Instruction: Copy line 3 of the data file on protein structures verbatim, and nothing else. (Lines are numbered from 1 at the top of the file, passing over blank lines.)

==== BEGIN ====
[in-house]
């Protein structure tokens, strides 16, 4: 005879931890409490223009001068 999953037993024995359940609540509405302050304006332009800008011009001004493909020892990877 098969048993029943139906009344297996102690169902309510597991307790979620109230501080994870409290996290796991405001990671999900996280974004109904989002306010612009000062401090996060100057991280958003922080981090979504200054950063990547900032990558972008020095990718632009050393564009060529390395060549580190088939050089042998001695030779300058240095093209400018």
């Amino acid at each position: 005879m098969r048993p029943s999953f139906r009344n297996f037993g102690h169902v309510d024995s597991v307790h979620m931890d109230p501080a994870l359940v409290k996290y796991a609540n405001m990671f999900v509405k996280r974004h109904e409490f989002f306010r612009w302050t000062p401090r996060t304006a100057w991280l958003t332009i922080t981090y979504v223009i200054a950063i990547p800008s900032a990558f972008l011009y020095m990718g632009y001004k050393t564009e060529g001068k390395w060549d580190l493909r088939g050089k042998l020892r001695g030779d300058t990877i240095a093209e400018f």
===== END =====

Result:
């Amino acid at each position: 005879m098969r048993p029943s999953f139906r009344n297996f037993g102690h169902v309510d024995s597991v307790h979620m931890d109230p501080a994870l359940v409290k996290y796991a609540n405001m990671f999900v509405k996280r974004h109904e409490f989002f306010r612009w302050t000062p401090r996060t304006a100057w991280l958003t332009i922080t981090y979504v223009i200054a950063i990547p800008s900032a990558f972008l011009y020095m990718g632009y001004k050393t564009e060529g001068k390395w060549d580190l493909r088939g050089k042998l020892r001695g030779d300058t990877i240095a093209e400018f």